New law supports development of educational materials about local tribes

Assemblymember James Ramos’ (D-Highland) California Indian Education Act, Assembly Bill 1703, was signed by Gov. Gavin Newsom on Sept. 23.

The new law encourages local educational agencies to create California Indian Education task forces that include representatives of area Native American tribes and educators to talk about mutually concerning issues; share the government, history and culture of local tribes; and develop relevant curriculum and classroom materials.

AB 1703 also requires LEAs to identify achievement gaps between Native American and non-Native American students and establish strategies to narrow them.

“I’m appreciative that the Governor signed this measure which begins to let Native Americans share their history and culture in the classroom,” Ramos said in a statement. “It’s critical that we teach all students about the diversity of California’s more than 100 tribes. Our state’s tribes each have different languages, customs, culture, and history. Without this interaction, we cannot develop the more complete and high quality curriculum we seek, and we will continue to see incidents like that involving the Riverside math teacher. AB 1703 also provides teachers with more instructional tools and forges understanding among students and between local tribal families and their children’s campuses.”

CSBA took a Support position on the bill as it will guide the development of high-quality curriculum materials for Native American study courses and help to close the achievement gap that Native American students experience.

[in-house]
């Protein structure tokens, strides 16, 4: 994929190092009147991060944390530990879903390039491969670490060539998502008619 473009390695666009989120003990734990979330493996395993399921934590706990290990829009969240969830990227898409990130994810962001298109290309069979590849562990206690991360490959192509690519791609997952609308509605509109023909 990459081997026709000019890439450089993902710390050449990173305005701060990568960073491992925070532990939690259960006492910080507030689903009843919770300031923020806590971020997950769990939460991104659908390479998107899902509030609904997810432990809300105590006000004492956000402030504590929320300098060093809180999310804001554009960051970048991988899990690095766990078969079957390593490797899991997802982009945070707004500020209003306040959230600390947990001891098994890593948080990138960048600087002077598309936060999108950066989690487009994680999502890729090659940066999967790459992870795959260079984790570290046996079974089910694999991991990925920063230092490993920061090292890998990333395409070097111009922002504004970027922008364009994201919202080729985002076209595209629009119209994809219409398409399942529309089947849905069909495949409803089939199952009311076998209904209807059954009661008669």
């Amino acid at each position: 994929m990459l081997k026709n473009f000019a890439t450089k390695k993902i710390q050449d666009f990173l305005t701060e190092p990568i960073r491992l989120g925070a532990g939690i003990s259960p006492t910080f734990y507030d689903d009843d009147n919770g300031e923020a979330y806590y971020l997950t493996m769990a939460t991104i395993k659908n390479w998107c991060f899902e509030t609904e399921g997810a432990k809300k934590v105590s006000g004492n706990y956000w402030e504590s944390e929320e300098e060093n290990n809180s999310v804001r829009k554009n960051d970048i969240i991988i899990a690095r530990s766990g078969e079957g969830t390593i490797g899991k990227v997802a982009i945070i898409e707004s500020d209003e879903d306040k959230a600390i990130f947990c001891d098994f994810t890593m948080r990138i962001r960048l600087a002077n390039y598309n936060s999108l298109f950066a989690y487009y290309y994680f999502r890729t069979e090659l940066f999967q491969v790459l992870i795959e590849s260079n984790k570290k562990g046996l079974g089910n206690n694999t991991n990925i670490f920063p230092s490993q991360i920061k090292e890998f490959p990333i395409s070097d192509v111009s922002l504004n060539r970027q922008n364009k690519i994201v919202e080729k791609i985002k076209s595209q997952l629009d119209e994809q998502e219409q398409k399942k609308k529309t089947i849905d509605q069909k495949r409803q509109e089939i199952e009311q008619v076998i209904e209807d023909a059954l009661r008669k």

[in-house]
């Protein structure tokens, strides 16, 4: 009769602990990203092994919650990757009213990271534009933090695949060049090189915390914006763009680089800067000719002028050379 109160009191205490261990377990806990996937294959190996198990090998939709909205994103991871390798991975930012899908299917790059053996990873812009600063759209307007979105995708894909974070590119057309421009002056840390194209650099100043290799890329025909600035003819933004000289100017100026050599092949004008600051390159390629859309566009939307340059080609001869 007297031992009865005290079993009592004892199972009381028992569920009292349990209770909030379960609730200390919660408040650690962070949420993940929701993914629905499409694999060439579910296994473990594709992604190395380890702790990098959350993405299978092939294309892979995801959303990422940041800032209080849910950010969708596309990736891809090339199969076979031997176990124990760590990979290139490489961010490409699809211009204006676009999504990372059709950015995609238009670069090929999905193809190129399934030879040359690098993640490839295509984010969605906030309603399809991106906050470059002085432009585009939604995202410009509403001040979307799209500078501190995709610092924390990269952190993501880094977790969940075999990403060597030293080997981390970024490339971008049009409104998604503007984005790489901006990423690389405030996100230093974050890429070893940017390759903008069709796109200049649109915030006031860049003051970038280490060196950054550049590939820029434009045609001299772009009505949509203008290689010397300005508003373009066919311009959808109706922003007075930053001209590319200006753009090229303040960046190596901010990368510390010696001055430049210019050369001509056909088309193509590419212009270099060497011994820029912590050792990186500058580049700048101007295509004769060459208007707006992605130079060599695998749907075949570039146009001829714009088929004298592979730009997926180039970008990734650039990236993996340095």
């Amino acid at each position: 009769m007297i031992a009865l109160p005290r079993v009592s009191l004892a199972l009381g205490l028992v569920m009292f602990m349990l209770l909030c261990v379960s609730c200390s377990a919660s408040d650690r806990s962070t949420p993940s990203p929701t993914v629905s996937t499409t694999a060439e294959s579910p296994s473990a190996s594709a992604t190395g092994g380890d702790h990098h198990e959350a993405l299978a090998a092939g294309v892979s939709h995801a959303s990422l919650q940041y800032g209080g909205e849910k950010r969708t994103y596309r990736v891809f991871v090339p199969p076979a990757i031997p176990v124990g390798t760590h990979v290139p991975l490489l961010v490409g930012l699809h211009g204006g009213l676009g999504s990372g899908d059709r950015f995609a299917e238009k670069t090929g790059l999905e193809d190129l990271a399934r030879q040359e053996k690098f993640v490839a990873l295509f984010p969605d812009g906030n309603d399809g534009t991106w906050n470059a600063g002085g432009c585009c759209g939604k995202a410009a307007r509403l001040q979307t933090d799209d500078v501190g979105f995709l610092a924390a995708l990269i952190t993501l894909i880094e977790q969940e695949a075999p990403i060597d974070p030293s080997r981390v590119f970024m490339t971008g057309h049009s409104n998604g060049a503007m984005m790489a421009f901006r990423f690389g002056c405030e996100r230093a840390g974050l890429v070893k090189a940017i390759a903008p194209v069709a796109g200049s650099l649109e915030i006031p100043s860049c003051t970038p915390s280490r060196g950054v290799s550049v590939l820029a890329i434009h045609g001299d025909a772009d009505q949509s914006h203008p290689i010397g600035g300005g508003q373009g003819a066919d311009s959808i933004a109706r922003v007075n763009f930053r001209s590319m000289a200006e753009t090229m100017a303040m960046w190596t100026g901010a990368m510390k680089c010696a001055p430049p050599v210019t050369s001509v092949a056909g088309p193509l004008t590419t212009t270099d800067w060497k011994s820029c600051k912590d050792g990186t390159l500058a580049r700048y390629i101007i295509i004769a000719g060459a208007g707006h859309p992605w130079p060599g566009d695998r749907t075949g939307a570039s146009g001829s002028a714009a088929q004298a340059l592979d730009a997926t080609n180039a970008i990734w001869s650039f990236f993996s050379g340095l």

Assemblymember Ramos spoke to CSBA in 2021 about how his experiences in local public schools continue to shape his work tackling issues that have long gone unnoticed or unaddressed, and about how curriculum must accurately reflect Native American history in the United States.

Within one year of formation, the task forces will be required to submit a report of their findings to the California Department of Education. This practice, which includes sharing curriculum and classroom materials that have been developed, will take place annually thereafter with a goal of distributing the knowledge statewide.

CDE will also submit annual reports to the Legislature’s Senate and Assembly education committees on narrowing the achievement gap and curriculum adoption.

I want to thank the Governor and the California legislature for supporting this historic legislation to improve the way California’s children are taught about Native American history, culture, and government,” said Johnny Hernández Jr, vice chairman of the San Manuel Band of Mission Indians, located in San Bernardino County.. “I encourage school districts to invite their local tribes to begin the next steps to creating taskforces that will create a better educational future for our state.” Hernández Jr also serves as chair of the tribe’s education board.

Additionally, AB 1703 authorizes the task forces to submit curriculum materials to the county office of education or consortium of COEs that contracted to develop a Native American studies model curriculum under existing law and be considered for inclusion in it.

“It is exciting to see that in my lifetime tribes across the state can collaborate with school districts to create a positive educational experience for Native students like me,” said Gauge Hernandez, chair of the San Manuel Tribal Youth Committee. “Native students like me exist and deserve to have factual accounts of Native American history from our respective regions incorporated in our textbooks and our culture recognized and honored in the classroom.”